Five Detained for ‘Insulting’ President and Crown Prince
April 25, 2011

The UAE is punishing peaceful criticism by investigating activists for 'opposing the government.' This shows how far the UAE has to go to become a rights-respecting country. All those being detained for speaking out against abuses should be immediately released.

Sarah Leah Whitson, Middle East director at Human Rights Watch

(New York) - The criminal investigation of five detained activists for "opposing the government" and "insulting" top officials is a serious setback for human rights in the United Arab Emirates, Human Rights Watch said today. Human Rights Watch called on the UAE government to immediately free Ahmed Mansoor and the four other activists and end the ongoing crackdown down on peaceful dissent.

"The UAE is punishing peaceful criticism by investigating activists for 'opposing the government,'" said Sarah Leah Whitson, Middle East director at Human Rights Watch. "This shows how far the UAE has to go to become a rights-respecting country. All those being detained for speaking out against abuses should be immediately released."

Attorney General Salim Saeed Kubaish said on April 25, 2011, that the five detainees were in "preventative custody" for "instigation, breaking laws and perpetrating acts that pose threat to state security, undermining the public order, opposing the government system, and insulting the President, the Vice President and the Crown Prince of Abu Dhabi."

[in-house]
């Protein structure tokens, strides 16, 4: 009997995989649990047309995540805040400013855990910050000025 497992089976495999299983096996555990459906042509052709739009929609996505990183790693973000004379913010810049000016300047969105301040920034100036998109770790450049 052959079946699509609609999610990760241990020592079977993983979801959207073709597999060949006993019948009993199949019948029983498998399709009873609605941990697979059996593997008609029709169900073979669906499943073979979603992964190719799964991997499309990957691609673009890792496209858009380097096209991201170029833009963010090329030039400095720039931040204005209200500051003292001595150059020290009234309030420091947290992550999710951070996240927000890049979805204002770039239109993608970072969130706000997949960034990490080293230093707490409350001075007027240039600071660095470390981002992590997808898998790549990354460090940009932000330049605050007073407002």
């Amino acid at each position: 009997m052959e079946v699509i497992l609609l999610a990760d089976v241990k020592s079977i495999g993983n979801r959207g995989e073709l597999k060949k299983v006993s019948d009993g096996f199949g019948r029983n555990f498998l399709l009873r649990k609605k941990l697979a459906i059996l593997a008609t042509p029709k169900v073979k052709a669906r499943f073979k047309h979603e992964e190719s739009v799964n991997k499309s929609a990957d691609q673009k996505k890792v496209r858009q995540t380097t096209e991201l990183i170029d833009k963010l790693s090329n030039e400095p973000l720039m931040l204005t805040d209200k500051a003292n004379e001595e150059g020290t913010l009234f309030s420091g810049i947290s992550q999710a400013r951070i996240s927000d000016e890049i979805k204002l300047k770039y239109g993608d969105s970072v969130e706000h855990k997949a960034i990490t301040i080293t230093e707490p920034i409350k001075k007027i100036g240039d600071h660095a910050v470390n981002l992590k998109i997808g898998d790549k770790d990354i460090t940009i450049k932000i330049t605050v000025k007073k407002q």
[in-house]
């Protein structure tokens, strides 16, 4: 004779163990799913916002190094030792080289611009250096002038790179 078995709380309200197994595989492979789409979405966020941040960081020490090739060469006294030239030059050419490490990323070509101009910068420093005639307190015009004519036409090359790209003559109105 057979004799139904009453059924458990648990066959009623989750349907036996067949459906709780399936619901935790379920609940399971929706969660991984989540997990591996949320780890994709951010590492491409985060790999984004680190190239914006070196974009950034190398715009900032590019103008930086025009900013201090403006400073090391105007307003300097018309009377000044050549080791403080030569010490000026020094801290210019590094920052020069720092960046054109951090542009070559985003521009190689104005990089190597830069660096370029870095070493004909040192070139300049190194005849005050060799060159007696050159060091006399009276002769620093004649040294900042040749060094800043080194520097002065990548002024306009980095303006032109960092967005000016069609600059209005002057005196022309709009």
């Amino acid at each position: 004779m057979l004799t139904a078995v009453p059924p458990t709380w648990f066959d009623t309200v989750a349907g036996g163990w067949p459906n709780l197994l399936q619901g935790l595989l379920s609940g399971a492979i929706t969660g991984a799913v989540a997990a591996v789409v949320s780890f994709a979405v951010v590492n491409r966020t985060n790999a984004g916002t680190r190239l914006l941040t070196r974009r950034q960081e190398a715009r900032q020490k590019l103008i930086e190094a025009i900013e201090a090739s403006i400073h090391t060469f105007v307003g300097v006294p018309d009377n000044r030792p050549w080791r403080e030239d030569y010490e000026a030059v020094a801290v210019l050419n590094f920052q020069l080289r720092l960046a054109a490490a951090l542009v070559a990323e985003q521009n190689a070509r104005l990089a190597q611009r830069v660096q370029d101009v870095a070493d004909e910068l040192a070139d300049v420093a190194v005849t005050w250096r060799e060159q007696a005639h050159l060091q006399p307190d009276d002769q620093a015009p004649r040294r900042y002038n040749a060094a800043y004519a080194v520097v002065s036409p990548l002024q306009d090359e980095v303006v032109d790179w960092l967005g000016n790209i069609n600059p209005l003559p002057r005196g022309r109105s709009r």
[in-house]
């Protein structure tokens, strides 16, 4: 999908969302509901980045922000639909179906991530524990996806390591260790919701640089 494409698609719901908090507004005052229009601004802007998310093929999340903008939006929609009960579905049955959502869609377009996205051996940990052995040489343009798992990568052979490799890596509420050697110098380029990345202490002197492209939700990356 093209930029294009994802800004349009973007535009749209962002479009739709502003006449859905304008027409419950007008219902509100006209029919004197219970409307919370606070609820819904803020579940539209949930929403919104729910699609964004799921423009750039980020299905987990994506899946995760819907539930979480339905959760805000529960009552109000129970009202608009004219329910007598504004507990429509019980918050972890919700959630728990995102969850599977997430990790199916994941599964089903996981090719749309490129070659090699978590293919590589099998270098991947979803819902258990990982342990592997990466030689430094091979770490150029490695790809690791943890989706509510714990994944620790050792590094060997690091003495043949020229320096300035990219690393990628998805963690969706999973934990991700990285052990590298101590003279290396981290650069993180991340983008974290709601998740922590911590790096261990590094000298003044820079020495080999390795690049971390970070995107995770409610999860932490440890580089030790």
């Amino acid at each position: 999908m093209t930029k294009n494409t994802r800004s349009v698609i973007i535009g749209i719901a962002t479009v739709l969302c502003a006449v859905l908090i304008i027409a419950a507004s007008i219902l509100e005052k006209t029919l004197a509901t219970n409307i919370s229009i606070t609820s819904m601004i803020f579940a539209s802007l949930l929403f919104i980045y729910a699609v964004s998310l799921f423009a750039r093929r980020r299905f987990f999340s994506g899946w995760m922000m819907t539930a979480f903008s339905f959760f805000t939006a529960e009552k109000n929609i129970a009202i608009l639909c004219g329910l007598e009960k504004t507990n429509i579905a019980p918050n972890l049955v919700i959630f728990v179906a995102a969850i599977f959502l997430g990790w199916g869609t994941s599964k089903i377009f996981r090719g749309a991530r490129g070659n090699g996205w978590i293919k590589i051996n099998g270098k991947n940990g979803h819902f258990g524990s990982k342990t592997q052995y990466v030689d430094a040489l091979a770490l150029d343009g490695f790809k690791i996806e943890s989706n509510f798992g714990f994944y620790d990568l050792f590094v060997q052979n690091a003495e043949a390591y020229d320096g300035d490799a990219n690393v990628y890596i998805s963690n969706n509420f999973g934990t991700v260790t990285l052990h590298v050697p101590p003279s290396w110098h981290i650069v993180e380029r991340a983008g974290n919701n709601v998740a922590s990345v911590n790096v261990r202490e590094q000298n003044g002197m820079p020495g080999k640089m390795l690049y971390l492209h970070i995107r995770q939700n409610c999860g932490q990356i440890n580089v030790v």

Authorities arrested Mansoor on April 8 and are holding him at the Al Wathba prison in Abu Dhabi. Mansoor has been a vocal proponent of a petition submitted in March to UAE authorities demanding democratic reform. Before his arrest he gave numerous television and other media interviews on the issue. Mansoor is a member of Human Rights Watch's Middle East advisory committee.

On April 10, security forces detained Nasser bin Ghaith, an economics lecturer at the Abu Dhabi branch of Paris' Sorbonne University, who has criticized UAE authorities for failing to undertake significant political reforms. Authorities have also arrested three other online activists: Fahad Salim Dalk, Hassan Ali al-Khamis, and Ahmed Abdul Khaleq.

The arrests are part of a crackdown on peaceful dissent by the UAE government that has also targeted civil society, Human Rights Watch said. On April 21, the social affairs minister, Mariam Mohammed Khalfan Al-Roumi, signed a decree dissolving the elected board of directors of the Jurist Association, one of the country's leading civil society groups, and replaced it with state appointees. On April 6, the Jurist Association, along with three other nongovernmental organizations, had signed a petition in favor of political reforms.

The United Nations Declaration on Human Rights Defenders provides that countries should "take all necessary measures to ensure the protection of everyone against any violence, threats, retaliation, adverse discrimination, pressure or any other arbitrary action" as a result of their participation in human rights activity.